British Journal of Nutrition

Research Article

Comparison of methods to estimate non-milk extrinsic sugars and their application to sugars in the diet of young adolescents

Sarah A. M. Kellya1, Carolyn Summerbella2, Andrew J. Rugg-Gunna1, Ashley Adamsona3, Emma Fletchera3 and Paula J. Moynihana1 c1

a1 School of Dental Sciences, University of Newcastle, Framlington Place, Newcastle upon, Tyne NE2 4BW, UK

a2 School of Health, University of Teesside, Middlesbrough TS1 3BA, UK

a3 Human Nutrition Research Centre, University of Newcastle, Wellcome Laboratories, Royal Victoria Infirmary, Newcastle upon Tyne NE1 4LP, UK

Abstract

Consistent information on the non-milk extrinsic sugars (NMES) content of foods and the NMES intake by the population is required in order to allow comparisons between dietary surveys. A critical appraisal of methods of NMES estimation was conducted to investigate whether the different published methods for estimating the NMES content of foods lead to significantly different values for the dietary intake of NMES by children and to consider the relative practicality of each method. NMES values of foods were calculated using three different published descriptions of methods of NMES estimation, and the values were compared within food groups. Dietary intake values for English children aged 11–12 years were calculated using each method and compared in terms of overall NMES intake and the contribution of different food groups to NMES intake. There was no significant difference in the dietary intake of NMES in children between the method used in the National Diet and Nutrition Surveys (NDNS) (81·9 g/d; 95 % CI 79·0, 84·7) and a method developed by the Human Nutrition Research Centre (84·3 g/d; 95 % CI 81·4, 87·2) at Newcastle University, UK, although the latter gave slightly higher values. An earlier method used by the Ministry of Agriculture, Food and Fisheries gave significantly higher values than the other two methods (102·5 g/d; 95 % CI 99·3, 105·6; P<0·05). The method used in the NDNS surveys and the method used by the Human Nutrition Research Centre at Newcastle University are both thorough and detailed methods that give consistent results. However, the method used in the NDNS surveys was more straightforward to apply in practice and is the best method for a single uniform approach to the estimation of NMES.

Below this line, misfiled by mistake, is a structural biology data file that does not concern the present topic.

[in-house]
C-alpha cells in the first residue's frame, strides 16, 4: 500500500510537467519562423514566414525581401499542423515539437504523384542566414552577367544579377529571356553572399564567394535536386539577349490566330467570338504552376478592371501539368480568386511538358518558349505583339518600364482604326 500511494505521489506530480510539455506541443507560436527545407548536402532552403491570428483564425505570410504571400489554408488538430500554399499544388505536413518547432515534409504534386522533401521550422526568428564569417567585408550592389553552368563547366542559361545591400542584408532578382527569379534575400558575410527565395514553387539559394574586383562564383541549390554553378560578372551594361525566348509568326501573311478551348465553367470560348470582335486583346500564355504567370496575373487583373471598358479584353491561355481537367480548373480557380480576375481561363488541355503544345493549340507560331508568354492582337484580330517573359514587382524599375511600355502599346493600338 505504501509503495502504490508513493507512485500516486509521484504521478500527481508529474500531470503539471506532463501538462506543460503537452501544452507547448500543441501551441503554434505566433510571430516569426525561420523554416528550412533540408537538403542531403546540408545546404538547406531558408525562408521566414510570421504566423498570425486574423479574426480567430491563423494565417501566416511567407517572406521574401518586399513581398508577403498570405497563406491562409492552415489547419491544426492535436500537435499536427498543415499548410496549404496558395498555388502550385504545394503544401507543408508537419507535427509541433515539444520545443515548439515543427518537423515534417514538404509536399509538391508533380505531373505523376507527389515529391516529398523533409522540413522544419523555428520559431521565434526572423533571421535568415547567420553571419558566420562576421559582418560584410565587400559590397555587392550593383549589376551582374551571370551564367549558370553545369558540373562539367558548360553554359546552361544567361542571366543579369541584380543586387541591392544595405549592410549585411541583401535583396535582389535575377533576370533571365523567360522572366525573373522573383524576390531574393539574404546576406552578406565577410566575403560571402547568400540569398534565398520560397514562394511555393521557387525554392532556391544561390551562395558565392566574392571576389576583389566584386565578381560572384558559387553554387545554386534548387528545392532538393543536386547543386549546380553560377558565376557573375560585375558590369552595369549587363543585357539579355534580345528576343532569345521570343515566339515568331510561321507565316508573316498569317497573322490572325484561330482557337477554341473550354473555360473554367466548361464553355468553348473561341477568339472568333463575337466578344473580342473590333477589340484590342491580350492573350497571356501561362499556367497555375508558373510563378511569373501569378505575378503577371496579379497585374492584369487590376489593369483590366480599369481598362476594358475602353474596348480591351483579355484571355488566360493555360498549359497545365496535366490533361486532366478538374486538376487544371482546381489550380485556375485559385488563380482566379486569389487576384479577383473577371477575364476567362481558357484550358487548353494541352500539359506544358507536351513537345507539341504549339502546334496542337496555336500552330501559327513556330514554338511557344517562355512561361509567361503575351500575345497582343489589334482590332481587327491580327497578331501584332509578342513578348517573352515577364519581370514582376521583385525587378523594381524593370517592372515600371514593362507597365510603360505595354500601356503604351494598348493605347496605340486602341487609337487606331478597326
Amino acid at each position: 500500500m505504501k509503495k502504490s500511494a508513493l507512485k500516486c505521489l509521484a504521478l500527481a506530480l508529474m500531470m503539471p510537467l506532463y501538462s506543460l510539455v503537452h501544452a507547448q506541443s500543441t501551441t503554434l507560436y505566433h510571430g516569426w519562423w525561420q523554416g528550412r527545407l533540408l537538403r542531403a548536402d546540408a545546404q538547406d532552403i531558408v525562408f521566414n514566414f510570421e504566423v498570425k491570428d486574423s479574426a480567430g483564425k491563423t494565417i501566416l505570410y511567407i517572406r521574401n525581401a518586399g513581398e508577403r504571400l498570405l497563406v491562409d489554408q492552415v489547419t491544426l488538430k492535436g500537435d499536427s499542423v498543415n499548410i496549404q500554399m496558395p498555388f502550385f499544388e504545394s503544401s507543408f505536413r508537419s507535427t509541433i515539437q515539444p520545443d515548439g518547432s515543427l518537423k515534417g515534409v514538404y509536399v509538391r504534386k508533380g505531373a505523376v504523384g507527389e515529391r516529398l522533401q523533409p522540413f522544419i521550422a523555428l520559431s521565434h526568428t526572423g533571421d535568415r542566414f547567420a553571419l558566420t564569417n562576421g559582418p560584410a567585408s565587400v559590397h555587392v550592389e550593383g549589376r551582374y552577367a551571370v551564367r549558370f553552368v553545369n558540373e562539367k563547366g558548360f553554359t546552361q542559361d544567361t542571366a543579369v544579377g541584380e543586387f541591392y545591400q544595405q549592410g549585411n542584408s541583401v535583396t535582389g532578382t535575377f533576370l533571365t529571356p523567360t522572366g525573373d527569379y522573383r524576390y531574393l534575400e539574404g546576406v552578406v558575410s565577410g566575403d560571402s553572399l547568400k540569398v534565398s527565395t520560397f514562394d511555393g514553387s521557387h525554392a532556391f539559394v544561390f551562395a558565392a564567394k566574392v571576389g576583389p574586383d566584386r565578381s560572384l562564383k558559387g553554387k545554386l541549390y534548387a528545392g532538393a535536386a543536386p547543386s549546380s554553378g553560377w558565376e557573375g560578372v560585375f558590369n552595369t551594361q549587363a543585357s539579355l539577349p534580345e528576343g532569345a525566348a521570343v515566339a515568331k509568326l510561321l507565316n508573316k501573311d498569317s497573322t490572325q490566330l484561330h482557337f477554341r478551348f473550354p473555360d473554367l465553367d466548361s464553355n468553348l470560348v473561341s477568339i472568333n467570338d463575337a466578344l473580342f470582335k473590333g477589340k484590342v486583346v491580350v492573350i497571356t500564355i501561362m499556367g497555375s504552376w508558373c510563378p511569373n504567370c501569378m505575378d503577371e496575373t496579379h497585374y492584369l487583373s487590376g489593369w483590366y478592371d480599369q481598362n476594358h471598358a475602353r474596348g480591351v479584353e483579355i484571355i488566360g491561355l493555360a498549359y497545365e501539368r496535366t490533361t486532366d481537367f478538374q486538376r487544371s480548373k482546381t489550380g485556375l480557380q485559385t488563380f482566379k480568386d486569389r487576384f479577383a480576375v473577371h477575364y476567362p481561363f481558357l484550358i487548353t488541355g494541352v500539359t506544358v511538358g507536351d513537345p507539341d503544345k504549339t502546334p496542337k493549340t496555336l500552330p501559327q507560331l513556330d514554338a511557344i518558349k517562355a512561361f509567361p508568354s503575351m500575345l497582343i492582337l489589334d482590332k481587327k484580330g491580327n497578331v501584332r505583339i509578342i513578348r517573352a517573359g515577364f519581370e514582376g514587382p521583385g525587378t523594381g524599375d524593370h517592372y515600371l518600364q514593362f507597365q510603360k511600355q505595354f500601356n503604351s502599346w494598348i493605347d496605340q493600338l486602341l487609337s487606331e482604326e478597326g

(Received August 18 2004)

(Revised January 31 2005)

(Accepted February 01 2005)

Correspondence:

c1 *Corresponding author: Dr Paula Moynihan, fax +44 (0) 191 222 5928, email p.j.moynihan@ncl.ac.uk